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Zoom Innovation Lab utilizes student partnership to enhance virtual communication

A new plug-in, known as Zoom 2.5D, integrates Zoom's existing 2D interface with a 3D virtual reality universe


"Perhaps the biggest project realized from the partnership so far is a 3D plug-in created for the Zoom software."

In October 2022, ASU and Zoom announced a five-year strategic partnership and inaugurated the Zoom Innovation Lab at the Creativity Commons on ASU's Tempe campus. Conceived and built within a six-month period from March to October, The Zoom Creative Studio is one of many projects launched through Zoom’s partnership with ASU. 

Zoom's present commercially-deliverable version operates on a 2D interface, with real-time video superimposed onto screens in a gallery wall-like structure. ASU student workers at Learning Futures Collaboratory were integral to inventing the code behind the new plug-in. 

Currently called Zoom 2.5D, the plug-in's function is to integrate Zoom's 2D interface with 3D virtual reality and simulated universes like the metaverse. 

"Perhaps the biggest project realized from the partnership so far is a 3D plug-in created for the Zoom software," said Dan Munnerley, executive director for Learning Futures at ASU.

Using Zoom 2.5D, an individual in the real world could connect to a virtual reality avatar, and can travel through space together in the alternate universe through a Zoom call. The plug-in was created out of what Munnerley said is a "pair-programming project," where a student works together with an engineer or programmer from Zoom.

Zoom 2.5D was first demonstrated at the inauguration of the Zoom Innovation Lab in October, and is expected to be commercially deliverable to the extent of use in universities across the nation by the end of the year.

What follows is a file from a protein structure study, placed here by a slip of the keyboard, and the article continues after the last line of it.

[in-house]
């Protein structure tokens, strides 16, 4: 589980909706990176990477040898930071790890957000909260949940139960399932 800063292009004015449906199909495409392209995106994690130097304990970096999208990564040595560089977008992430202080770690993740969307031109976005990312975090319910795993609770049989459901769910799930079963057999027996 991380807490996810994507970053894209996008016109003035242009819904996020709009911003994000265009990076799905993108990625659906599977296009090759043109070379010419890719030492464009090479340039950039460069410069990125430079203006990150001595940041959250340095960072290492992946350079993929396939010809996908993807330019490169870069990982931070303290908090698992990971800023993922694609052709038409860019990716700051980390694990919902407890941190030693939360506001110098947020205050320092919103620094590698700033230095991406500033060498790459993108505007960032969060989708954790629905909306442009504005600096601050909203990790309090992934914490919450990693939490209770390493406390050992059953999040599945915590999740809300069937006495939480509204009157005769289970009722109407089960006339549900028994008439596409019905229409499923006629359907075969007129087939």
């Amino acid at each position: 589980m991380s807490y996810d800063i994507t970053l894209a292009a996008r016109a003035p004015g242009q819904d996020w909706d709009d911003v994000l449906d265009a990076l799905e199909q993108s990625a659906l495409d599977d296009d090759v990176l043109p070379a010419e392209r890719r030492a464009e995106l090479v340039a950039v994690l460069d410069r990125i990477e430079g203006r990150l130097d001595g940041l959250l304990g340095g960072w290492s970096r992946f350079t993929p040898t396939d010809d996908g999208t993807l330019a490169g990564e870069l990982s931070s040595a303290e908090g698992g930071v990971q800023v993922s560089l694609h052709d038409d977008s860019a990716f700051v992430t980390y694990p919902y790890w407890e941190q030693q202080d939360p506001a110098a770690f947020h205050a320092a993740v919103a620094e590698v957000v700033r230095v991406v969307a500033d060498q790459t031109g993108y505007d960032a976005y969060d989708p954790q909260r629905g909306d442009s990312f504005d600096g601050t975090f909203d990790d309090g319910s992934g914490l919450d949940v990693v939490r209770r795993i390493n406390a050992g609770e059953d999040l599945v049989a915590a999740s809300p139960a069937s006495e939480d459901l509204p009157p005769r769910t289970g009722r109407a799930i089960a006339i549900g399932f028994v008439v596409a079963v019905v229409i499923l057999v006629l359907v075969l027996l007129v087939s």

The partnership was born out of the pandemic when ASU was forced to operate virtually due to the lockdown in early 2020. The University soon became one of the largest users of the Zoom software Munnerley said.

The University decided to strengthen its ties with the corporation. Munnerley calls it a "reciprocal agreement."

The key foundation of this initial contract was to leverage the maximum benefit from Zoom’s Intellectual Property for ASU's student population. 

In return, as part of the reciprocal agreement, student workers at ASU's Learning Futures Collaboratory, an initiative under ASU Enterprise Technology that fosters creativity and collaboration, would partner with Zoom to develop new projects and technology.

"(ASU Enterprise Technology) is centralized," Munnerley said, meaning that its programs often incorporate students across a diverse range of schools. At Learning Futures, student workers range from studio art majors at the Herberger Institute for Design and the Arts to nursing and health science majors at the Edson College of Nursing and Health Innovation

Annie Davis, director of communications at Enterprise Technology, said the Zoom Innovation Lab is "cross-institutional, often supplying technology and IP to other corporate innovation labs."

This cross-institutional approach has enabled diversity in projects currently being developed under this partnership. In collaboration with The Luminosity Lab at the Ira A. Fulton Schools of Engineering, one major project is on track, using technology enabled by the Zoom Innovation Lab — a telehealth application that uses Zoom's video interface to enable remote and immediate consultation. 

At the Herberger Institute, an astrobiological science course offered together with the School of Earth and Space Exploration uses virtual and 3D simulation technology from the Zoom Creative Studio to explore an arts-based examination of extra-terrestrial models of life. 

Joshua Thompson, a technology studio manager at ASU's Learning Experience said this is just one of several programs and courses using this technology.

"Our goal is to leverage technological innovation through the Zoom Creative Studio to enhance the learning experience," Thompson said.

Open to all ASU students from 9 a.m. to 5 p.m. on weekdays, students can coordinate visits, personal consultations or even run experiments using the Zoom Innovation Lab's technological property. 

Edited by Annie Graziano, Jasmine Kabiri, Anusha Natarajan and Luke Chatham.

Reach the reporter at and follow @shriiiitt on Twitter. 

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